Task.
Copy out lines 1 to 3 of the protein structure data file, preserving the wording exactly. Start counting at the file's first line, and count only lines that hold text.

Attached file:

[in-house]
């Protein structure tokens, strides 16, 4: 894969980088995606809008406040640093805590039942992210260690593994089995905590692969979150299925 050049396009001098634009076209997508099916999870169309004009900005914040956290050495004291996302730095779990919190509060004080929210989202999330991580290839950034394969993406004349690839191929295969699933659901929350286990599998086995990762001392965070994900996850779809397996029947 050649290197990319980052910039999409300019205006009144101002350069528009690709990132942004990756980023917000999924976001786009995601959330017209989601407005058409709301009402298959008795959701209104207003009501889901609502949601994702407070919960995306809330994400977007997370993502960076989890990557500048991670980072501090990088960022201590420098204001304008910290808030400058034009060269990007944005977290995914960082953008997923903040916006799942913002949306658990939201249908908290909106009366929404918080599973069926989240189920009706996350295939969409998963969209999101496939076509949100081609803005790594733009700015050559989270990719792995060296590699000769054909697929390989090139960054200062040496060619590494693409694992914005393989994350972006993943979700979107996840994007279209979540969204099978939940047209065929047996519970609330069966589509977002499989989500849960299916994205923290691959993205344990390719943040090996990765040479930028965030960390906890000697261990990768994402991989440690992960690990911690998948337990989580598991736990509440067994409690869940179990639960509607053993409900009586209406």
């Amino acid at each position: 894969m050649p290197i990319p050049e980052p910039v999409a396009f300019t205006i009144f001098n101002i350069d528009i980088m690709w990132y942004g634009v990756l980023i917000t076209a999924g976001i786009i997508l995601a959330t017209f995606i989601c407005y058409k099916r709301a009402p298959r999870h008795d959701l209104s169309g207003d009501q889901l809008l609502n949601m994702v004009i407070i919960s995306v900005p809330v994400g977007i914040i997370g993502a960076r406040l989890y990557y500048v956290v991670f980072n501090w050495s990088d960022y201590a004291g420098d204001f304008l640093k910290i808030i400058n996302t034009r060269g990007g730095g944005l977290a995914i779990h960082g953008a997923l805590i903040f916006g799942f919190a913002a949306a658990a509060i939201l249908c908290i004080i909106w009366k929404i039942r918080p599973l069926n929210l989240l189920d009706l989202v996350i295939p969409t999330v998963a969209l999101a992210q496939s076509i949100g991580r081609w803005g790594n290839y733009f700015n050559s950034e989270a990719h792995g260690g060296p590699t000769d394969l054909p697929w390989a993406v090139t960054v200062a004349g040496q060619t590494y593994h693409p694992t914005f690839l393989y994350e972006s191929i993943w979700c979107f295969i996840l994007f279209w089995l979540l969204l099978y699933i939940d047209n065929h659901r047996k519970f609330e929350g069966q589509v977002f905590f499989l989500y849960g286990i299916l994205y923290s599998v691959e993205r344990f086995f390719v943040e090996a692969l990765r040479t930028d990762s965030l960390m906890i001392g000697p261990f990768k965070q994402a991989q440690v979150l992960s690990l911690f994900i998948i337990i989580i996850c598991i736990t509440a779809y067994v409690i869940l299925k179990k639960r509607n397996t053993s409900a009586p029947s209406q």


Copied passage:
[in-house]
């Protein structure tokens, strides 16, 4: 894969980088995606809008406040640093805590039942992210260690593994089995905590692969979150299925 050049396009001098634009076209997508099916999870169309004009900005914040956290050495004291996302730095779990919190509060004080929210989202999330991580290839950034394969993406004349690839191929295969699933659901929350286990599998086995990762001392965070994900996850779809397996029947 050649290197990319980052910039999409300019205006009144101002350069528009690709990132942004990756980023917000999924976001786009995601959330017209989601407005058409709301009402298959008795959701209104207003009501889901609502949601994702407070919960995306809330994400977007997370993502960076989890990557500048991670980072501090990088960022201590420098204001304008910290808030400058034009060269990007944005977290995914960082953008997923903040916006799942913002949306658990939201249908908290909106009366929404918080599973069926989240189920009706996350295939969409998963969209999101496939076509949100081609803005790594733009700015050559989270990719792995060296590699000769054909697929390989090139960054200062040496060619590494693409694992914005393989994350972006993943979700979107996840994007279209979540969204099978939940047209065929047996519970609330069966589509977002499989989500849960299916994205923290691959993205344990390719943040090996990765040479930028965030960390906890000697261990990768994402991989440690992960690990911690998948337990989580598991736990509440067994409690869940179990639960509607053993409900009586209406």
């Amino acid at each position: 894969m050649p290197i990319p050049e980052p910039v999409a396009f300019t205006i009144f001098n101002i350069d528009i980088m690709w990132y942004g634009v990756l980023i917000t076209a999924g976001i786009i997508l995601a959330t017209f995606i989601c407005y058409k099916r709301a009402p298959r999870h008795d959701l209104s169309g207003d009501q889901l809008l609502n949601m994702v004009i407070i919960s995306v900005p809330v994400g977007i914040i997370g993502a960076r406040l989890y990557y500048v956290v991670f980072n501090w050495s990088d960022y201590a004291g420098d204001f304008l640093k910290i808030i400058n996302t034009r060269g990007g730095g944005l977290a995914i779990h960082g953008a997923l805590i903040f916006g799942f919190a913002a949306a658990a509060i939201l249908c908290i004080i909106w009366k929404i039942r918080p599973l069926n929210l989240l189920d009706l989202v996350i295939p969409t999330v998963a969209l999101a992210q496939s076509i949100g991580r081609w803005g790594n290839y733009f700015n050559s950034e989270a990719h792995g260690g060296p590699t000769d394969l054909p697929w390989a993406v090139t960054v200062a004349g040496q060619t590494y593994h693409p694992t914005f690839l393989y994350e972006s191929i993943w979700c979107f295969i996840l994007f279209w089995l979540l969204l099978y699933i939940d047209n065929h659901r047996k519970f609330e929350g069966q589509v977002f905590f499989l989500y849960g286990i299916l994205y923290s599998v691959e993205r344990f086995f390719v943040e090996a692969l990765r040479t930028d990762s965030l960390m906890i001392g000697p261990f990768k965070q994402a991989q440690v979150l992960s690990l911690f994900i998948i337990i989580i996850c598991i736990t509440a779809y067994v409690i869940l299925k179990k639960r509607n397996t053993s409900a009586p029947s209406q």